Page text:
Malaysia says won't be 'garbage dump' as it returns waste
Malaysia has sent back 150 shipping containers of plastic waste to mostly wealthier nations, with the Southeast Asian country saying Monday it would not be the world's "garbage dump".
The region has been flooded with plastic from more developed economies such as the United States and Britain since 2018, after China—which previously boasted a massive recycling industry—ordered a halt to most imports.
Many Chinese recycling businesses moved to Malaysia after the ban took effect, leading to huge quantities of plastic being shipped in without permits and flooding small communities.
Governments across the region are now sending back illegally imported plastic, and Environment Minister Yeo Bee Yin said Malaysia had returned 150 shipping containers carrying 3,737 metric tons to places including France, Britain and the United States.
Officials hope to send back another 110 containers in the near future, 60 of which came from the US, Yeo said.
Authorities "will take the necessary steps to ensure that Malaysia does not become the garbage dump of the world", she added.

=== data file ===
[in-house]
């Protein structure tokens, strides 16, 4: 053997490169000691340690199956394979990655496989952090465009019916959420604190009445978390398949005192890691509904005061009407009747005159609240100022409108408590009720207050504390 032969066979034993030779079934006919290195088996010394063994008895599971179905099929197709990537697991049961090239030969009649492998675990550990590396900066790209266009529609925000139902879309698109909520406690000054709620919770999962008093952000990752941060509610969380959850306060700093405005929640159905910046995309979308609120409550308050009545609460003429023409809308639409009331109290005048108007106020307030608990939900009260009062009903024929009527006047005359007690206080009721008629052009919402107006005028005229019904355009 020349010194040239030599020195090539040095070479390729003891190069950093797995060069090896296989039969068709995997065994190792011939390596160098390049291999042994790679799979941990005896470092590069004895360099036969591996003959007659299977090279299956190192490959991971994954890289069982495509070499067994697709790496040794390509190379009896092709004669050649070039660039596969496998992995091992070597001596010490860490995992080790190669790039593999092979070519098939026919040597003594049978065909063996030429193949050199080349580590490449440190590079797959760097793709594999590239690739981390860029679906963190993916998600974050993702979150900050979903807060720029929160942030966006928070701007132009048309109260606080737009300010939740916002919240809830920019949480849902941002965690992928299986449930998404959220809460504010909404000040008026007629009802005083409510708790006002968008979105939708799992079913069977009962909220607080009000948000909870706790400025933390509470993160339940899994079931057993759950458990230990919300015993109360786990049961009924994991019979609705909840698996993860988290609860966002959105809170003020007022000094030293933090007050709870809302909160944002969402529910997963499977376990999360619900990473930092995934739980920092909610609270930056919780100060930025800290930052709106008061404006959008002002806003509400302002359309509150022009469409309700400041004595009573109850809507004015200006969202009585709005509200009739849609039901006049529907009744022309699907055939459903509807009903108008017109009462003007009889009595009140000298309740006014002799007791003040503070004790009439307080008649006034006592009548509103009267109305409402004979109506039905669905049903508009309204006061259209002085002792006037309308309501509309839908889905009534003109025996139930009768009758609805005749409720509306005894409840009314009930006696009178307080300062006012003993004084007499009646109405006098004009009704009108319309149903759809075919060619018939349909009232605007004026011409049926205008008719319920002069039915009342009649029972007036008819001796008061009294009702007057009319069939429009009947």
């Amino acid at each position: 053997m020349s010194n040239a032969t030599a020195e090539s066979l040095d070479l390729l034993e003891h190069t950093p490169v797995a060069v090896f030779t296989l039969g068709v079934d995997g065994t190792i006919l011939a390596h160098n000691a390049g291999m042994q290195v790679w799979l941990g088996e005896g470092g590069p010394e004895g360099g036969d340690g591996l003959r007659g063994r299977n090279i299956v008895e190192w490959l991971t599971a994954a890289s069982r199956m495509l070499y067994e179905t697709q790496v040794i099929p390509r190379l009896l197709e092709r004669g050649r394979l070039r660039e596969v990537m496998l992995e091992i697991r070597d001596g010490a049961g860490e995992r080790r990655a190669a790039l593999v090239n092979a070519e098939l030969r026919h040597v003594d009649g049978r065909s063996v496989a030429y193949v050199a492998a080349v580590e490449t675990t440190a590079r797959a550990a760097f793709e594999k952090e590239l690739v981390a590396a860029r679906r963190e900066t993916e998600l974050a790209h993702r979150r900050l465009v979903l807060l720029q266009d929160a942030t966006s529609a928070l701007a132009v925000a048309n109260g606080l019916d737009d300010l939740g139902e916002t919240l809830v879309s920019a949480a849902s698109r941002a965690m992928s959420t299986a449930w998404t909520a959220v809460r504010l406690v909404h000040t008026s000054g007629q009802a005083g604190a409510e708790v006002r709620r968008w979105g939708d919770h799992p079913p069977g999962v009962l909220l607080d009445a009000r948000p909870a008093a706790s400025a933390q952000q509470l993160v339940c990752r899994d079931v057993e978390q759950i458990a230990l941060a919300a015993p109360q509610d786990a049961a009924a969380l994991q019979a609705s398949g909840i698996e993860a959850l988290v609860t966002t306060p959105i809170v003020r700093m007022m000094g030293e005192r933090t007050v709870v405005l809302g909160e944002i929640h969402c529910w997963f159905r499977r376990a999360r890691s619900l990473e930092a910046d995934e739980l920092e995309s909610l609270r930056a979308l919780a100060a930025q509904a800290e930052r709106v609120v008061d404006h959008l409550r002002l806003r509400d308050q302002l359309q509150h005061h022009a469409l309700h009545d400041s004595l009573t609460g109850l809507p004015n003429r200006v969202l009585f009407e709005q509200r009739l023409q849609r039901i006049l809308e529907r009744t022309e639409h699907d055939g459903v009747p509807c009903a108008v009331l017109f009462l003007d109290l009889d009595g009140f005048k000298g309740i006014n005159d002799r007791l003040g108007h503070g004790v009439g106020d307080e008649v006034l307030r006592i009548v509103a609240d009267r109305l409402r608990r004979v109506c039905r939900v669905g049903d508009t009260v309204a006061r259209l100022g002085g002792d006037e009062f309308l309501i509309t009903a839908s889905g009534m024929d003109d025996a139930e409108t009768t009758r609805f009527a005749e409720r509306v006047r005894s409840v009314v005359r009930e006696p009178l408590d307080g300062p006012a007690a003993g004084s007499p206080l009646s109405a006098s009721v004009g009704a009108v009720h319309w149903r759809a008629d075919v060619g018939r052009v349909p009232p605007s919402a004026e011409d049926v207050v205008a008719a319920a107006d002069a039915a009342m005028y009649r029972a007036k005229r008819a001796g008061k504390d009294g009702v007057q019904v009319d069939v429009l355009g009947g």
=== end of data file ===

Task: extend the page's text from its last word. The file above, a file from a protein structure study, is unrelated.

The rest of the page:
The environment ministry "will continue to wage war against pollution, including plastic waste", she told reporters in the northern city of Butterworth, home to a major port from where some containers were sent back.
The exporting countries and shipping lines covered the cost of returning the containers.
"We don't want to pay a single cent," the minister said.
"People dump their rubbish into your country, we are not supposed to pay them to send it back."
The containers were sent to 13 countries, with 43 returned to France, 42 to Britain, 17 to the US and 11 to Canada.
Several Southeast Asian countries have sent back unwanted waste in recent months. Indonesia has returned hundreds of containers to their countries of origin and the Philippines returned a huge shipment of garbage to Canada.
© 2020 AFP